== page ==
Outsource Your Firewall

By Joseph Moran
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In the corporate world, managed firewalls (which are installed on-site at a company but maintained from afar by an outside firm) are becoming increasingly popular, since they let a company protect itself from a variety of network threats without having to worry about configuring and maintaining a complicated piece of equipment.

ELI, Inc. is attempting to bring the benefits of managed firewalls to the consumer and home-office market with its new Eli appliance. The Eli (which stands for Electronic Lifestyle Integration and is pronounced e-lie) is a wireless broadband router that incorporates a firewall along with anti-virus, spam control and content filtering components for all the computers on your network.

In short, the Eli is designed to provide network security while simultaneously freeing you, the small business owner, from the esoteric technical matters regarding firewalls. And while it succeeds in this goal, a perhaps inevitable side effect of the focus on simplicity is inflexibility and limited customization options.

The Hardware
Aside from a vaguely alien-looking image of an "Eli" character molded into the plastic case of the appliance, the device pretty much looks like any garden-variety broadband router. There are a bunch of ports on the rear of the unit; along with the customary four LAN and one WAN Ethernet ports, you'll find two USB ports. One lets you connect Eli directly to a PC — mimicking the port found on most cable or DSL modems — and the other is meant to provide future support for a USB printer or storage device. (Printer support is expected to be available by the end of October, with support for storage devices coming later.)

The Eli also has an RJ-11 phone jack to connect its internal DSL modem, so that if you use a DSL connection the Eli can replace the hardware provided by your ISP. (The company has future plans to offer a model that substitutes an internal cable modem for the DSL circuitry.)

To facilitate future upgrades, the Eli's wireless hardware components are housed on a modular internal card. This should you upgrade the Eli's wireless capabilities down the road to take advantage of emerging WLAN standards. (The company's plan is to give customers the choice of having the unit upgraded on site or at a local site.)

Setup and Configuration
Getting the Eli up and running is a fairly painless process. Pointing your browser to the Eli's IP address gives you access to a wizard that lets you pick your ISP from a list provided and then automatically configures the unit. If your ISP isn't on the list or you're not using the integral DSL modem, you can configure the unit manually by specifying the type of broadband connection you have (static IP, DHCP etc.).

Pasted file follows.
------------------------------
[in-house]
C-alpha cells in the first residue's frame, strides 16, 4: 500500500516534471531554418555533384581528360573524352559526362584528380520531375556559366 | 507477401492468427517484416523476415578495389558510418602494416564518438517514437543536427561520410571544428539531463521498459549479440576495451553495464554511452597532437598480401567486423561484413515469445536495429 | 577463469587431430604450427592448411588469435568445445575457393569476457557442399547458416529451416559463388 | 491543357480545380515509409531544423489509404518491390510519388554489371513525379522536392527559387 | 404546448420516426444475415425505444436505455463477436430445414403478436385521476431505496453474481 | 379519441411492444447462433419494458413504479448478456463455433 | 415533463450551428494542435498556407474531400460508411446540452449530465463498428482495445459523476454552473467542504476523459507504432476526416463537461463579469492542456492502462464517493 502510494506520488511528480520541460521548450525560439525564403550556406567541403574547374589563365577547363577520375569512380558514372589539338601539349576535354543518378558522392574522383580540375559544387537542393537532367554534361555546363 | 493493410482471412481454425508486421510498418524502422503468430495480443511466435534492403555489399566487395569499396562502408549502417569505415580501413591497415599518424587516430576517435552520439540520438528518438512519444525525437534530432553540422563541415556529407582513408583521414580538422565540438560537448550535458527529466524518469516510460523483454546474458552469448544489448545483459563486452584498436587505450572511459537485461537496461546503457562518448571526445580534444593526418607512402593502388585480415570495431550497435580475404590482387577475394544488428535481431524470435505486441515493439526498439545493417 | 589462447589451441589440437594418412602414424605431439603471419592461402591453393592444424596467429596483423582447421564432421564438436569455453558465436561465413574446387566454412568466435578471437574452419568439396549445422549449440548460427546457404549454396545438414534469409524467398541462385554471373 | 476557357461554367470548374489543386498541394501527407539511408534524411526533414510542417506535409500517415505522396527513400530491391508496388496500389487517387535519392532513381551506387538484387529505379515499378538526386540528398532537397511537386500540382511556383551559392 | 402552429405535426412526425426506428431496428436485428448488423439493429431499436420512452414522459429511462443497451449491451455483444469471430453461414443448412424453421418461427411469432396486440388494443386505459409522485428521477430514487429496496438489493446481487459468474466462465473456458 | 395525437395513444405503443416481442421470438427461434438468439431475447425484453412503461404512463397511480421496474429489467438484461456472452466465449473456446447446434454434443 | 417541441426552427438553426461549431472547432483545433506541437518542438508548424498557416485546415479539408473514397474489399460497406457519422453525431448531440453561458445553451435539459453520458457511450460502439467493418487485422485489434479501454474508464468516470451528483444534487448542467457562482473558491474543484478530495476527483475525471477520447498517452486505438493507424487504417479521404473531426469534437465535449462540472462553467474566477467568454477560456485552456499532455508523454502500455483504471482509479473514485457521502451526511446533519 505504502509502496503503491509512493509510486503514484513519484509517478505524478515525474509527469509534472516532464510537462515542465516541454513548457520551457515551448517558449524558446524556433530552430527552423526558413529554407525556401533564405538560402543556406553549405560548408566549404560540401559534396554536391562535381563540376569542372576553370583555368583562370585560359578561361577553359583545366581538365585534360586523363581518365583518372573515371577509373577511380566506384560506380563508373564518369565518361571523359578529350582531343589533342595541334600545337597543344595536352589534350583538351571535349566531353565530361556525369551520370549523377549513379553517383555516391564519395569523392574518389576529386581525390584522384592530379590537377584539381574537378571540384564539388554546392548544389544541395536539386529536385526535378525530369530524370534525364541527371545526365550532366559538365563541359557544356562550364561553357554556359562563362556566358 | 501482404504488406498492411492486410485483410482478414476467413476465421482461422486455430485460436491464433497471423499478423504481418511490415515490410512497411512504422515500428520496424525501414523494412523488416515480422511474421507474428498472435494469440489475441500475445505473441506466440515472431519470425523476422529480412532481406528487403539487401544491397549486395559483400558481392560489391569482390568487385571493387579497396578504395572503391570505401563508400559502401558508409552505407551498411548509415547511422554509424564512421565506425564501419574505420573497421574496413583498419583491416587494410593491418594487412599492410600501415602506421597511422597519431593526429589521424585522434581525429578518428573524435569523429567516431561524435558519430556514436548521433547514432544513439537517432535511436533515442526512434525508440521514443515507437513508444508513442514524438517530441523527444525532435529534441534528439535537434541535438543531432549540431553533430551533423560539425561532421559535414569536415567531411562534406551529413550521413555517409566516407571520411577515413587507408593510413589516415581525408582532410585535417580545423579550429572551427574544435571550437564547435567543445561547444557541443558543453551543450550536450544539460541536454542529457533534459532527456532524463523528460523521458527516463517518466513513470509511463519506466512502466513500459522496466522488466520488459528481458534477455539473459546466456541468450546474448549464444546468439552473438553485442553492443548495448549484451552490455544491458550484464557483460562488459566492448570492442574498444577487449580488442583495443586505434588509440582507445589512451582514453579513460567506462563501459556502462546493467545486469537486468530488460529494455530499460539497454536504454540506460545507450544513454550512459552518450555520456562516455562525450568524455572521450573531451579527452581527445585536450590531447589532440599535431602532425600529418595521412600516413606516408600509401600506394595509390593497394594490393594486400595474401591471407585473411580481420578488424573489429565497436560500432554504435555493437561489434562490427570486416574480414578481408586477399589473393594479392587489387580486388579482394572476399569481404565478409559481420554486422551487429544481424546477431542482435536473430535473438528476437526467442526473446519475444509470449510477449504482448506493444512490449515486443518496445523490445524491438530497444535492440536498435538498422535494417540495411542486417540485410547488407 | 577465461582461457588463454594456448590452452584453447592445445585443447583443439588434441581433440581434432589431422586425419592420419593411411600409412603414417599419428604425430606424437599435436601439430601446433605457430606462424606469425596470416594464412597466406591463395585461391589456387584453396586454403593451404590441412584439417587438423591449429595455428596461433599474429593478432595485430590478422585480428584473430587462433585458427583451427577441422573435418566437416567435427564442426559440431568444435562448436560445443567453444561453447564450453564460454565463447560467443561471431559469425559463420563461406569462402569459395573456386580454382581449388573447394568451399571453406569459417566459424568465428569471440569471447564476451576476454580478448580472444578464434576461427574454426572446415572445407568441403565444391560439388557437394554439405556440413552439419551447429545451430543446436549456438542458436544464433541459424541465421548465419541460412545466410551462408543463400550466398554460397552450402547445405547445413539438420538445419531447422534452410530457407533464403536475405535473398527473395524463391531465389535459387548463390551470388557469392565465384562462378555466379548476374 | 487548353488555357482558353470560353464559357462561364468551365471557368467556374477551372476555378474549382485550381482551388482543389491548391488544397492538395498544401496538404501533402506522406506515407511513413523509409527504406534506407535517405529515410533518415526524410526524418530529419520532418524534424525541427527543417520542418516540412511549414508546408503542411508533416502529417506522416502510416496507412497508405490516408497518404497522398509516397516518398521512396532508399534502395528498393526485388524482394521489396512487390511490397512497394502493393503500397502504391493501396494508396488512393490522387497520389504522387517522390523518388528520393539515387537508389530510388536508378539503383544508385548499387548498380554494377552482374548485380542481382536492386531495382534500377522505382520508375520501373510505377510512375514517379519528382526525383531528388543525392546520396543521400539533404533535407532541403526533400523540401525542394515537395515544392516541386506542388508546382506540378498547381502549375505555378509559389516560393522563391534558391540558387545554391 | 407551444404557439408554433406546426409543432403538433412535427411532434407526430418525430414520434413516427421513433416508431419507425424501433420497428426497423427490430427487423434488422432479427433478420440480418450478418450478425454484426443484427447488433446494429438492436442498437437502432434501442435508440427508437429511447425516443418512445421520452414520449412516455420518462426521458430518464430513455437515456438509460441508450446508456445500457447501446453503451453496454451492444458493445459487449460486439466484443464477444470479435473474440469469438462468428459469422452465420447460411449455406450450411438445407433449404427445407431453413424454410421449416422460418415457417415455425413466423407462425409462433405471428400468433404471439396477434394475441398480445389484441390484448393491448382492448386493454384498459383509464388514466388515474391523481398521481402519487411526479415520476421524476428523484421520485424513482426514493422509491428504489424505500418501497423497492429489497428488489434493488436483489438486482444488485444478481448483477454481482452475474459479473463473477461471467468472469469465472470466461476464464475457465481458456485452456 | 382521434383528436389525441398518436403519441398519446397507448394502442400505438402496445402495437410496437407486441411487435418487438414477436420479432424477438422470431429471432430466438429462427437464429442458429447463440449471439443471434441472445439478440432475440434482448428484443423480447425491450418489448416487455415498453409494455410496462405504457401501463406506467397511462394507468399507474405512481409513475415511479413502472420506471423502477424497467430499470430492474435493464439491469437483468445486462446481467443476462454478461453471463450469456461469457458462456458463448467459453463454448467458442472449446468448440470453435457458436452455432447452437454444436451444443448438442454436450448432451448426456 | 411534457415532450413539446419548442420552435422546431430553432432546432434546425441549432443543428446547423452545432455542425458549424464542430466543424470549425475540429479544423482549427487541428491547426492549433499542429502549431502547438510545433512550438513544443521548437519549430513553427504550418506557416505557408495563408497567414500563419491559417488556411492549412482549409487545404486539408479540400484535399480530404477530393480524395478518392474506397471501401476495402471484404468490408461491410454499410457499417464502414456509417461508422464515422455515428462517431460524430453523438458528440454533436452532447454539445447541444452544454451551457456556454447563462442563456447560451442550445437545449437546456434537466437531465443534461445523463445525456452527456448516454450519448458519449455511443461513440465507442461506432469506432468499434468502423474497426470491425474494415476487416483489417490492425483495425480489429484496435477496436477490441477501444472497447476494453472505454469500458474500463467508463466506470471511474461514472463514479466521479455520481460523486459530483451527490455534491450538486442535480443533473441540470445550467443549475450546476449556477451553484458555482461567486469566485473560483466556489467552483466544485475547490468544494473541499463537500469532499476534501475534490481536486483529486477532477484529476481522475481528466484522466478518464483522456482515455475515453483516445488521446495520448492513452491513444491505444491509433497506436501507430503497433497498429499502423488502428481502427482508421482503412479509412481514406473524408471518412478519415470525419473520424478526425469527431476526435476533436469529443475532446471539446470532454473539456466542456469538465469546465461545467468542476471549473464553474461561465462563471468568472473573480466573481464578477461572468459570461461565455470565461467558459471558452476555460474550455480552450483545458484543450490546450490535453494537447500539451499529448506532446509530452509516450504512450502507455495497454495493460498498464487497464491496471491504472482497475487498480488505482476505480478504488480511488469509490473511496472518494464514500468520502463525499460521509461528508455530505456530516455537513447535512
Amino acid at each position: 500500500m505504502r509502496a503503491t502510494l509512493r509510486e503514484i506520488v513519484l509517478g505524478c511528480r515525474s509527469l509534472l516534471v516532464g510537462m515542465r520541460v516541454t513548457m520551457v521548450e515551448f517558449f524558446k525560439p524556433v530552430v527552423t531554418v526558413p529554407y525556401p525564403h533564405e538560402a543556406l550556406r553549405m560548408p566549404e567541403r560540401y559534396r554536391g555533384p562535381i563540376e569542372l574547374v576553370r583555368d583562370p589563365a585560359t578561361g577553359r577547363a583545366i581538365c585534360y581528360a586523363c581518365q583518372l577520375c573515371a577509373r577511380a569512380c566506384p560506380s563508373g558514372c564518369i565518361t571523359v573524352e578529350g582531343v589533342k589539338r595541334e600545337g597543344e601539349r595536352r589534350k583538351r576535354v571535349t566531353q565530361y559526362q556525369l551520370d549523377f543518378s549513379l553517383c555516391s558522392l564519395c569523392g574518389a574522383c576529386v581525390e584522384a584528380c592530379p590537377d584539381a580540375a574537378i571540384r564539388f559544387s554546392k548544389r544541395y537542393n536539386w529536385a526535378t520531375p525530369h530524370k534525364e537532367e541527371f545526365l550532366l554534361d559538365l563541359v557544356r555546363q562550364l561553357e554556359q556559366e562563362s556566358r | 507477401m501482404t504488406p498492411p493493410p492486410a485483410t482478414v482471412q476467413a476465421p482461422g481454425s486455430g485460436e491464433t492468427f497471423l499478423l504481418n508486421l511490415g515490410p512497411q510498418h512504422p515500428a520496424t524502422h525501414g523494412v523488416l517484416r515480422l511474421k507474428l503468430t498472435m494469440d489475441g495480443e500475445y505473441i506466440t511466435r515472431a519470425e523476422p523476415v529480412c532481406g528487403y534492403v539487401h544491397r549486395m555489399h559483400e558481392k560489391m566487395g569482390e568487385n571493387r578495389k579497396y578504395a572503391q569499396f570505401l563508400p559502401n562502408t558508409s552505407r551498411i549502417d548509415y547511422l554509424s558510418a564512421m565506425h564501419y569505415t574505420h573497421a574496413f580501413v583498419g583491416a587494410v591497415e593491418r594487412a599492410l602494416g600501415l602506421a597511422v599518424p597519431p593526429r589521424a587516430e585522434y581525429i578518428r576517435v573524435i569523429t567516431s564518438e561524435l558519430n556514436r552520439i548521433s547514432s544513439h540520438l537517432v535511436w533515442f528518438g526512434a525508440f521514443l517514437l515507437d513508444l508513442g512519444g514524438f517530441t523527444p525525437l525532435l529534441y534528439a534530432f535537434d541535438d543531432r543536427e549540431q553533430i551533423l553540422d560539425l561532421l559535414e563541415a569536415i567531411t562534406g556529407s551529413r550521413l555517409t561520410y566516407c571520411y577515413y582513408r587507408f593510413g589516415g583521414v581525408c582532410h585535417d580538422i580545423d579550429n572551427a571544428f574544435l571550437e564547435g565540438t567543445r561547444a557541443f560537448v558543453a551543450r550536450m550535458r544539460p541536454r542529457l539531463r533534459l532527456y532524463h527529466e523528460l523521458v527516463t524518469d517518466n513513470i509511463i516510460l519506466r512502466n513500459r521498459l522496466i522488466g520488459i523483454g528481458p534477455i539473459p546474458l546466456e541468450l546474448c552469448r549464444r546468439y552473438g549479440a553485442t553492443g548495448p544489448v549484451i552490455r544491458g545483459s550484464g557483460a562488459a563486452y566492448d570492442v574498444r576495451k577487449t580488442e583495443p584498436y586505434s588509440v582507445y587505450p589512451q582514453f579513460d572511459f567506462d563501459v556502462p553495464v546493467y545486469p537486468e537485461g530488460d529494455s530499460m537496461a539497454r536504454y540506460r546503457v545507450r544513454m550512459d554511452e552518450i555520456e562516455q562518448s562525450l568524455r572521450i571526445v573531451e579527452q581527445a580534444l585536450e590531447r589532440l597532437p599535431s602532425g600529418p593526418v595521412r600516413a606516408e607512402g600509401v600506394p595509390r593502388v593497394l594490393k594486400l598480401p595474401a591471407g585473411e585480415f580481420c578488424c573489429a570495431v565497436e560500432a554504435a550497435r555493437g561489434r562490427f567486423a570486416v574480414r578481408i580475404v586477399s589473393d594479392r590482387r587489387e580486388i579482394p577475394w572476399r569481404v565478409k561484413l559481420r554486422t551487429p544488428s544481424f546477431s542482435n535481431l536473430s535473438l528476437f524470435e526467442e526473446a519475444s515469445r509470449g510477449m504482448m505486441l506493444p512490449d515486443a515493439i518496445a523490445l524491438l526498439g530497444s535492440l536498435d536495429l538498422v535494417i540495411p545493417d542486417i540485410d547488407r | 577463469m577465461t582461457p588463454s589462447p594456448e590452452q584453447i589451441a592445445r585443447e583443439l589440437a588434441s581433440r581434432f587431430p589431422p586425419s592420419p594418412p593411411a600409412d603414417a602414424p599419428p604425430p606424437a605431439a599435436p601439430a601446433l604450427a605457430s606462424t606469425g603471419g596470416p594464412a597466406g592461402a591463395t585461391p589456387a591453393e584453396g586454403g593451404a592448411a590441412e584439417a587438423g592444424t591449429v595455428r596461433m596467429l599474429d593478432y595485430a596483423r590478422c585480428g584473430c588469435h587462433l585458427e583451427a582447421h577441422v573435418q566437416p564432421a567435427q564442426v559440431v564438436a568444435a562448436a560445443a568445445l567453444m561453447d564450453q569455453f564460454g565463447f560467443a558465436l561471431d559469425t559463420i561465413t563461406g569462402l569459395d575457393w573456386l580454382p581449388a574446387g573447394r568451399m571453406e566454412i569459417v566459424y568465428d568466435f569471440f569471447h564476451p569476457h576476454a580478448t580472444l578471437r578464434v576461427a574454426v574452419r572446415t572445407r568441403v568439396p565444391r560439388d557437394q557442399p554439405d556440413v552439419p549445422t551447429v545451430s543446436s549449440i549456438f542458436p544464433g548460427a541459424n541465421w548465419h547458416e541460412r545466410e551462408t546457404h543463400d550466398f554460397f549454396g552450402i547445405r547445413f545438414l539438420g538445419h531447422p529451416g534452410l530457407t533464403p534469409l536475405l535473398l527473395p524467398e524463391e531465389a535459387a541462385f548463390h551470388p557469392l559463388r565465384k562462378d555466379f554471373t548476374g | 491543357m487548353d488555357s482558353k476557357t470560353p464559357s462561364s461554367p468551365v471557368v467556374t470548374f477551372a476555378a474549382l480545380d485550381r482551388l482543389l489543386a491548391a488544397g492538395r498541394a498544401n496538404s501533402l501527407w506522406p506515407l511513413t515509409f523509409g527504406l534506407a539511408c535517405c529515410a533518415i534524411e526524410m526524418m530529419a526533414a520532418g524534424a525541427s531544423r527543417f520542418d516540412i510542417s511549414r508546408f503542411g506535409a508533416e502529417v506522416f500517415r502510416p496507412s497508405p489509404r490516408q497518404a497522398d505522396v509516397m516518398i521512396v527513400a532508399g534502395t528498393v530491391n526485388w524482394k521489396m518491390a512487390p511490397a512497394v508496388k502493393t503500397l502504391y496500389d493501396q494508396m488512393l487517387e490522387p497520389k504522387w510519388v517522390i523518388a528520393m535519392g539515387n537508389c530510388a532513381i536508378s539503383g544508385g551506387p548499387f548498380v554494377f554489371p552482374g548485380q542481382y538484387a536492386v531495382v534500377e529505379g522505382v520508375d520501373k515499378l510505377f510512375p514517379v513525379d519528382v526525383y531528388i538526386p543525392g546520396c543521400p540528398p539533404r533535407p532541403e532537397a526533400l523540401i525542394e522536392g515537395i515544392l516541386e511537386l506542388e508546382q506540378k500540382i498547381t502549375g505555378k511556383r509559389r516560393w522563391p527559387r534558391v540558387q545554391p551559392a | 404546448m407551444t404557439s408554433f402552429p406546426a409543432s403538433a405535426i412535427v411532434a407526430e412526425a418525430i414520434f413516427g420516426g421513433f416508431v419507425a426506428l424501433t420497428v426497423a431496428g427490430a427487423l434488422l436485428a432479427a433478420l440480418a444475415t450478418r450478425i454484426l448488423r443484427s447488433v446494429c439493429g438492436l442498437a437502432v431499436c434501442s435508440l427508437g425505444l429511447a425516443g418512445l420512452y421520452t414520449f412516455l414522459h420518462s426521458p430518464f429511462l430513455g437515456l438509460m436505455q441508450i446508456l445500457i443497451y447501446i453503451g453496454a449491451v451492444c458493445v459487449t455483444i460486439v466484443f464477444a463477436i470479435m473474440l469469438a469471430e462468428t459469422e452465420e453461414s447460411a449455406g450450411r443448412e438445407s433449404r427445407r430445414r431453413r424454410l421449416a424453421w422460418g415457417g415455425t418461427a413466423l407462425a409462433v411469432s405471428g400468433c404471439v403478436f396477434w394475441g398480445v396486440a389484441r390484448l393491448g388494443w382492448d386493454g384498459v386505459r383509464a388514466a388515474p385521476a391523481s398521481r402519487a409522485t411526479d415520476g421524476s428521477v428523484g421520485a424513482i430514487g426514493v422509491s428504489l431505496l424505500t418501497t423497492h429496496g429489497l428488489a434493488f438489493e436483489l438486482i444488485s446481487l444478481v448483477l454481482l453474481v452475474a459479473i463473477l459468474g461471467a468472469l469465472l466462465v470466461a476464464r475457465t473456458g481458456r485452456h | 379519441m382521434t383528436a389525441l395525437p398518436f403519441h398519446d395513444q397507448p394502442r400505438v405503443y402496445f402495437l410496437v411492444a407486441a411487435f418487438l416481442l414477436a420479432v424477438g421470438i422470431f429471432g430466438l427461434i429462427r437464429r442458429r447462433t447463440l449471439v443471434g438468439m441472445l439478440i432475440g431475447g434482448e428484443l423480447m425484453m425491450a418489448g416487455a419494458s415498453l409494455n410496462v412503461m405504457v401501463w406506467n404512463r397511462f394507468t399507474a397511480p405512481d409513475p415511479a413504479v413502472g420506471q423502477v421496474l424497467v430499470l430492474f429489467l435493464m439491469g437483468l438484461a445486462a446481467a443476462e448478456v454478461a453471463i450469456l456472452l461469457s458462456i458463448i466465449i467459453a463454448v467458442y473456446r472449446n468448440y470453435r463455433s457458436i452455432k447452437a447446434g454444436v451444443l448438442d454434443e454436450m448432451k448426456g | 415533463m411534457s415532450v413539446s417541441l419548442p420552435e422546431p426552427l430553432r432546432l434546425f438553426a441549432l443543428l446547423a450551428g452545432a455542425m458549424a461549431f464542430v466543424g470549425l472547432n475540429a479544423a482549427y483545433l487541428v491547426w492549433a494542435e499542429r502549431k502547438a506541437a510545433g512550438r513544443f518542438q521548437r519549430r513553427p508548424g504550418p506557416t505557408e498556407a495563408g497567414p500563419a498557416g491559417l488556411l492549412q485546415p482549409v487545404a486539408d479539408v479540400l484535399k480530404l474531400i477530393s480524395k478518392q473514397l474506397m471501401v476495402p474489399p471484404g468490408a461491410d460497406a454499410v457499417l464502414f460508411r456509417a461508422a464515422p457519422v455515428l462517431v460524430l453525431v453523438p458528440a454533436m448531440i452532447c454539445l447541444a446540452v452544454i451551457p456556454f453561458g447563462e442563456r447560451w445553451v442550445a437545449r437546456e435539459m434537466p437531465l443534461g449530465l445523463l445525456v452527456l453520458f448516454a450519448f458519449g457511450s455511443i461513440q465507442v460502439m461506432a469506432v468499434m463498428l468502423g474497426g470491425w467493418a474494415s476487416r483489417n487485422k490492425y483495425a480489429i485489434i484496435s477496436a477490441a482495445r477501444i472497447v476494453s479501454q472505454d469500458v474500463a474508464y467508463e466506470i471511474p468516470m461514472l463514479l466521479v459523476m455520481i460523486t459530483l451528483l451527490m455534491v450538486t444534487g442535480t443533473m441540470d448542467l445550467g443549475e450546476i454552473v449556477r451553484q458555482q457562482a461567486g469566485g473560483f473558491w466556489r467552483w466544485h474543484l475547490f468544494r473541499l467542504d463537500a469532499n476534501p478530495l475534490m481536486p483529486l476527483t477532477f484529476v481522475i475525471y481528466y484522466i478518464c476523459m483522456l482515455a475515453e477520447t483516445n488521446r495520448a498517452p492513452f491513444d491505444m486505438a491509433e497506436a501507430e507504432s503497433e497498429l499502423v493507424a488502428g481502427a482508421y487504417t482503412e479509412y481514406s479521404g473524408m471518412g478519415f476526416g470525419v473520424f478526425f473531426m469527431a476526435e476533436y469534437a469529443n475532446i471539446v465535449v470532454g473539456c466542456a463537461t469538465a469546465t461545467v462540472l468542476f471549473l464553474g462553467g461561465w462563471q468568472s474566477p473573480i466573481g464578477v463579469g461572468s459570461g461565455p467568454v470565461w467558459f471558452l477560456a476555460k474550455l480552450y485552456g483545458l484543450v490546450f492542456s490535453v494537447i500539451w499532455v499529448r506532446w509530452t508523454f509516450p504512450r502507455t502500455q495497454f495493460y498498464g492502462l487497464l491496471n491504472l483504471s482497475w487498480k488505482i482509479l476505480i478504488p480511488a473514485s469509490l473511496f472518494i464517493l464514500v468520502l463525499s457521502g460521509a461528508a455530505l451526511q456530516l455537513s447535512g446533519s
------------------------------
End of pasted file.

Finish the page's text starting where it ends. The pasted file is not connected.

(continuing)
After the initial configuration, accessing the Eli via its IP address gives you only a short list of informational and diagnostic routines. To actually modify the unit's configuration parameters, you must go to my.trusteli.com and log in using your account username and password.

Logging into my.trusteli.com reveals an interface that couldn't be more different from a typical broadband router. Rather than offering a dozen or more individual pages covering all the technical minutiae of router configuration, Eli offers only a few configurable options across four categories — router, e-mail, firewall and parental control. Configuration changes made via my.trusteli.com don't take place instantaneously since you're interacting with a central server rather than the device itself. The longest delay for a change to take effect is two minutes, since this is the interval at which Eli appliance refreshes its configuration data. In situations where you require more immediacy, you can force the Eli to refresh itself on command.

Wireless Networking
The router category lets you enable the Eli's WLAN feature (which is disabled by default). Customization options are limited to selecting an SSID and enabling encryption (either WEP or WPA-Personal). The Eli automatically generates an encryption key of the appropriate length depending on the method you choose. Considering the Eli's focus on security, it's surprising that it doesn't offer the option to suppress SSID broadcast (so that the presence of the wireless network is not advertised to passers-by), a feature that almost every other wireless router provides. (ELI, Inc. attributes this to a limitation of the appliance's WLAN chipset.)

Anti-Virus and Spam Control
The Eli's e-mail protection category consists of separate spam control and anti-virus components. Both features receive regular signature updates from the central server (often several times a day, according to the company) and each has two simple operating modes — on and off.

In our testing, the spam control component was quite effective, successfully tagging the overwhelming majority of junk messages that came through it. (You can then configure a rule in your e-mail client to dispose of the spam as it enters your inbox.) Perhaps as important, it failed to flag any legitimate message as spam.